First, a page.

Introducing Second Bridge

Introducing Second Bridge

Introducing Second Bridge

We are pleased to announce the release of our latest iOS open source project - Second Bridge, a new framework for functional programming in Swift.

As the name implies, our goal while developing this framework has been to bridge the two languages we use in our day-to-day development here at 47 Degrees: Swift and Scala. It’s clear that while creating Swift, Apple has taken steps towards a more functional development style (i.e. introduction of Optional types, higher-order functions, and others). But for us it wasn’t enough. And for the community it seems it wasn’t either, as there are really great developers that have done an awesome job paving the way for the rest of us to do functional development in Swift. Before starting the development of Second Bridge we took a look at those projects and we selected Swiftz as a foundation to build it.

Swiftz is an open-source functional development framework for Swift. It supports a lot of great features that we really wanted to create while planning Second Bridge, such as Monads, Monoids, Either, Function Composition, and Futures. It’s a really well-crafted framework! So, why keep going with our plans? Well, here on the 47 Degrees iOS Team, we’re very much in contact with Scala in a daily basis. So, when thinking about bringing functional development to Swift our minds were really set on Scala’s concepts and syntax. In the next section you’ll find a brief description of some of the new features we’ve implemented and some code snippets, so you can see what Second Bridge looks like!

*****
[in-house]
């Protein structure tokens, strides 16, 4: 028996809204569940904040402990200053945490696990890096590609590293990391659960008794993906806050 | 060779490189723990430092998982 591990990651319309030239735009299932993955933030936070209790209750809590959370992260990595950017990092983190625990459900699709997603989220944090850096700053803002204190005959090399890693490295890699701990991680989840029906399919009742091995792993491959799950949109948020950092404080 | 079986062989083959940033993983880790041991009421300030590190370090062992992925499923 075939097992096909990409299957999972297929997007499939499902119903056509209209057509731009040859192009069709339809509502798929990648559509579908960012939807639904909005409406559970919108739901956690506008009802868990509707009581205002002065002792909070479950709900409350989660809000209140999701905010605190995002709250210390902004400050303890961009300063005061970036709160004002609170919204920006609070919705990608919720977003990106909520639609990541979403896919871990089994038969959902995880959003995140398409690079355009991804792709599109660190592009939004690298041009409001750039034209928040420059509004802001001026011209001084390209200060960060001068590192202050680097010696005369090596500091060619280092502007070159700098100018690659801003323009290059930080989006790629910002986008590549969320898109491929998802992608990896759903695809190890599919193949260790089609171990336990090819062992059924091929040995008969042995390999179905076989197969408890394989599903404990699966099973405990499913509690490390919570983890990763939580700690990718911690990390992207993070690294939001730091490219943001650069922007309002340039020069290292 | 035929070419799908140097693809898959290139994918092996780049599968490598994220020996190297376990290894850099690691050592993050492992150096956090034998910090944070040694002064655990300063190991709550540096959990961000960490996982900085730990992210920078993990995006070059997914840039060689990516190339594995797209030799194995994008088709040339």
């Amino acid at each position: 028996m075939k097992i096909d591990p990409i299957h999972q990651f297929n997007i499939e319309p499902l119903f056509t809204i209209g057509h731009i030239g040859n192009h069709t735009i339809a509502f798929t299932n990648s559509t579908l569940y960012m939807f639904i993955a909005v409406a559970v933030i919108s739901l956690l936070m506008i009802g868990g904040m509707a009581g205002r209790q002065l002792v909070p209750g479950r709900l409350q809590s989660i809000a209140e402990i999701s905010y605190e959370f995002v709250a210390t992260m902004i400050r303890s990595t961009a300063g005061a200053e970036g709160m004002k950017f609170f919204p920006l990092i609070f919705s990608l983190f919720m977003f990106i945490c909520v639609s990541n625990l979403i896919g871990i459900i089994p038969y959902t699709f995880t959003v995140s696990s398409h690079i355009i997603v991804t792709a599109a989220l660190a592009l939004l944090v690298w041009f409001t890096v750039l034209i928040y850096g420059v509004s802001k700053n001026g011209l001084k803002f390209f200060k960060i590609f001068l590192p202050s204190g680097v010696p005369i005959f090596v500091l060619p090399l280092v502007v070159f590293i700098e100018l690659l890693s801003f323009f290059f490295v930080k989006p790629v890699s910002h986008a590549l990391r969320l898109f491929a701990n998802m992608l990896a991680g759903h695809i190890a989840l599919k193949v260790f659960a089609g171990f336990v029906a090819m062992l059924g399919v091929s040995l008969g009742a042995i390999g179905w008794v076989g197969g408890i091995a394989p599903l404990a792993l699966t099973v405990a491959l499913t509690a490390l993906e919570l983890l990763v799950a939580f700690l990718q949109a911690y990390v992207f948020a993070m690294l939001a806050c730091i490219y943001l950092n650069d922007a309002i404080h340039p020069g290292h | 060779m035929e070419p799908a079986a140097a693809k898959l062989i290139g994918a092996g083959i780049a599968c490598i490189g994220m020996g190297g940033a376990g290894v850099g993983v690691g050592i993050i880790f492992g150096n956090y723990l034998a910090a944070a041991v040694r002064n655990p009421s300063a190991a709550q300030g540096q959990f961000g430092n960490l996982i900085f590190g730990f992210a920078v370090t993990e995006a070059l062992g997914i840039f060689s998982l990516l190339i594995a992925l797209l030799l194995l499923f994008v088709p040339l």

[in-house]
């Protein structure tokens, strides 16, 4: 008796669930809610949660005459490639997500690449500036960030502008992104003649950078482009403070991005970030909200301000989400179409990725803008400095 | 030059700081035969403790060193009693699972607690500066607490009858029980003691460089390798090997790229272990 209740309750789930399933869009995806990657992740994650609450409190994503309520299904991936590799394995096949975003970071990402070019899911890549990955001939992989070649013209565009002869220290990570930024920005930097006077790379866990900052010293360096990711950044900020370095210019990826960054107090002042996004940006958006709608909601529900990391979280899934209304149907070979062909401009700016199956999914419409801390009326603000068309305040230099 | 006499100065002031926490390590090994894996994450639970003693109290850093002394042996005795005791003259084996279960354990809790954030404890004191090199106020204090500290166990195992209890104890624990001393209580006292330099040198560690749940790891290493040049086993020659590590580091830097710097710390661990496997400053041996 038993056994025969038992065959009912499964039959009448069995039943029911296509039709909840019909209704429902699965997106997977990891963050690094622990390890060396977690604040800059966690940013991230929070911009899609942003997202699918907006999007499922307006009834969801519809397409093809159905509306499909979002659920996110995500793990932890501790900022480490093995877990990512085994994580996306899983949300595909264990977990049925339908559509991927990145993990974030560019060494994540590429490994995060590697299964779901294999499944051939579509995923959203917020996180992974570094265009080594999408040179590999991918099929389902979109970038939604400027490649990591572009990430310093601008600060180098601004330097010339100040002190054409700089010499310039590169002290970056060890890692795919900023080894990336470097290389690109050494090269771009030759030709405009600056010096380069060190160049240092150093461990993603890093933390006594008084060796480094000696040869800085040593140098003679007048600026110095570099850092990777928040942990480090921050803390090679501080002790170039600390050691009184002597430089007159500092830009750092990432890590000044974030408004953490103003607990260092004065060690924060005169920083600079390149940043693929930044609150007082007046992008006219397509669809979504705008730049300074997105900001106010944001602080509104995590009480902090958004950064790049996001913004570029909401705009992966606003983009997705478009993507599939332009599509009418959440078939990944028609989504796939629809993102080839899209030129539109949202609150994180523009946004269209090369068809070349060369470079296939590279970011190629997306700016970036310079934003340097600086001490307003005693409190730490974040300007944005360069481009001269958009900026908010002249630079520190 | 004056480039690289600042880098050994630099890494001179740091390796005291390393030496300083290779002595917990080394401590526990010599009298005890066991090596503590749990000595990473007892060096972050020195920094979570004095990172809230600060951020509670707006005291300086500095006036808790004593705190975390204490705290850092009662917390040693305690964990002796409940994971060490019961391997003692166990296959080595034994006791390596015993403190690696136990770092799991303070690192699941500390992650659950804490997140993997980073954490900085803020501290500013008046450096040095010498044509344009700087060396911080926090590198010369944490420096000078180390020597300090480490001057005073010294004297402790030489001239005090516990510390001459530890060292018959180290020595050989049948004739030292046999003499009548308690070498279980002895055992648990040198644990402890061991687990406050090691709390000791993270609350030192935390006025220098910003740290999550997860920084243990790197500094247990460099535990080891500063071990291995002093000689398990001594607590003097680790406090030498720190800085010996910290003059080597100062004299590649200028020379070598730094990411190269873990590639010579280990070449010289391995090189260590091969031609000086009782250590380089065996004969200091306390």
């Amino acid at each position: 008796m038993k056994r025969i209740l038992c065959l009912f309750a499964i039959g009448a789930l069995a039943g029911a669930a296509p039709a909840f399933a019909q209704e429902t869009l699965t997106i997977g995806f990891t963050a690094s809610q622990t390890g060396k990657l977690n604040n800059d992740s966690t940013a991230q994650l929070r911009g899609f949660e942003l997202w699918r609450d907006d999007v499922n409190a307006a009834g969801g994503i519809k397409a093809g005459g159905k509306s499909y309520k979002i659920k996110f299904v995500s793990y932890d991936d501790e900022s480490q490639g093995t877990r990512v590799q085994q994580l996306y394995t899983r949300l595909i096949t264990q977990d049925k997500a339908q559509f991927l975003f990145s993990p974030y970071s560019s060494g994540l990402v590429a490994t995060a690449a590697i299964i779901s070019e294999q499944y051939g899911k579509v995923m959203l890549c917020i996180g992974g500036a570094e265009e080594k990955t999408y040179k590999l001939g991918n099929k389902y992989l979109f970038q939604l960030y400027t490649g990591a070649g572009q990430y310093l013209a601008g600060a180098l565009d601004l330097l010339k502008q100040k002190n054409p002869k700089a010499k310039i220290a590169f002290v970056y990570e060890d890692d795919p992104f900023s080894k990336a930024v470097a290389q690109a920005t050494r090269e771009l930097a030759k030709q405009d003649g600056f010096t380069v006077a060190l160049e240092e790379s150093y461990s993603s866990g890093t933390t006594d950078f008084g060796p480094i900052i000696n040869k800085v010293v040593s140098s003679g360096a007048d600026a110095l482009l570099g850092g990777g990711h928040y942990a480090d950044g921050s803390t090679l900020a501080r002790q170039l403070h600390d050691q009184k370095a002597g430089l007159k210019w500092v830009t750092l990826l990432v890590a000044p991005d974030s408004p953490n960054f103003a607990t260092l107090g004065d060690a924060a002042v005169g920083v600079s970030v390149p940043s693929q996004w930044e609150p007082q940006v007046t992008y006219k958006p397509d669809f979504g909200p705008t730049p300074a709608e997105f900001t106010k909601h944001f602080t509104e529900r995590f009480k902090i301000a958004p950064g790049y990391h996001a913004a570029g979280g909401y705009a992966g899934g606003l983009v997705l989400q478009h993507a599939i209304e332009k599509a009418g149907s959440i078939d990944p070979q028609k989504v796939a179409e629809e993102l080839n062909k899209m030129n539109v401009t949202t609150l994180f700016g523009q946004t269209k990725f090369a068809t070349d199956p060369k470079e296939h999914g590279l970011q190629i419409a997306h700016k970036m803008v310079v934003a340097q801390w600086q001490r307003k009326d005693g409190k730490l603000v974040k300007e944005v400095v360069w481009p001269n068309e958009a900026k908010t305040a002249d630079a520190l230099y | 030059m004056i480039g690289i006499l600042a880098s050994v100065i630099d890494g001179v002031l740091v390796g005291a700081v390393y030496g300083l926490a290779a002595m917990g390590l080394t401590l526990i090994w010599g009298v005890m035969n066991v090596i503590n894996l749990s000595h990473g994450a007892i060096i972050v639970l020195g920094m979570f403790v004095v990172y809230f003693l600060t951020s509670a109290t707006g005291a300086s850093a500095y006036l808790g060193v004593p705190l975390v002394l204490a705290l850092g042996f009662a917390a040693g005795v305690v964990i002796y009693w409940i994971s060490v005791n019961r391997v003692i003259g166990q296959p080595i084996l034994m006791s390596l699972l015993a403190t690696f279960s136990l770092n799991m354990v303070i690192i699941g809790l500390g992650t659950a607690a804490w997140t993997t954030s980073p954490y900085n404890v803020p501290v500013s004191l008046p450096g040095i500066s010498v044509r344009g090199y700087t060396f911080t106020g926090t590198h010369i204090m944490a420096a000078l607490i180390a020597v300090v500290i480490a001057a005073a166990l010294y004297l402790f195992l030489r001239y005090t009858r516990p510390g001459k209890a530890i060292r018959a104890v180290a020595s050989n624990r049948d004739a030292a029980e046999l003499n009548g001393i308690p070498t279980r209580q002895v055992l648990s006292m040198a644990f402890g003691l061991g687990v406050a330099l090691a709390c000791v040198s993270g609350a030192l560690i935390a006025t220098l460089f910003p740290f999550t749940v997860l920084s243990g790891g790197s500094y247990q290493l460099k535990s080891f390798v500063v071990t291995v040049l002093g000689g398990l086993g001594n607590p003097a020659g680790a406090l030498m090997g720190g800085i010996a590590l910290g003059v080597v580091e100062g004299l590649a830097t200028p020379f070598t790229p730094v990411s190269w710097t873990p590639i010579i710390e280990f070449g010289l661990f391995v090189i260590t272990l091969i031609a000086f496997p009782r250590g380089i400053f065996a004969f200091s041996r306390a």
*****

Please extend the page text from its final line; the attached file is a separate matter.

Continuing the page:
New features

  • Immutable and generic data-types based on Scala’s Traversable collections: singly-linked lists, stacks, maps, arrays, and the first implementation of a bitmapped vector trie (i.e.: Clojure and Scala’s Vector type) in Swift.

      let «list» : ListT<Int> = [1, 2, 3, 4]
      let «head» = list.head()
      let «tail» = list.tail()
    
      let «myMap» : Map = ["MI" : "Michigan", "OH" : "Ohio",
                          "WI" : "Wisconsin", "IA" : "Iowa"]
      let value = «myMap8["MI"]»
      let «smallerMap» = myMap10 -- ["MI", "OH"]
      «smallerMap».contains("MI")
     	»Singly-linked list|You can create immutable singly-linked lists by using Array Literals.«
      »Singly-linked list|And of course you can access to its head: <code>Option(1)</code> (equivalent to Scala's headOption).«
      »Singly-linked list|Or its tail: <code>Option(List(2, 3, 4))</code> (equivalent to Scala's tailOption).«
      »Maps|Maps are immutable dictionaries, very much alike Scala's. There are a lot of ways to create maps, but using Dictionary Literals makes it clearer. Not only you can use Strings for keys, also Ints or Floats if it suits you.«
      »Maps|Accessing a value by key works the same as Swift dictionaries, and it will return an optional with the value or a nil, in our example: <code>Optional(Michigan)</code>.«
      »Maps|There are several ways to remove keys in maps, based on Scala's syntax. In our example we're using the <code>--</code> operator to remove the keys contained in the array.«
      »Maps|There are many convenient methods included in our data-types. i.e.: to check for a specific key in your maps, you don't need to mess with Options. As we removed the <code>MI</code> key before, the result of this call to <code>contains</code> will be <code>false</code>«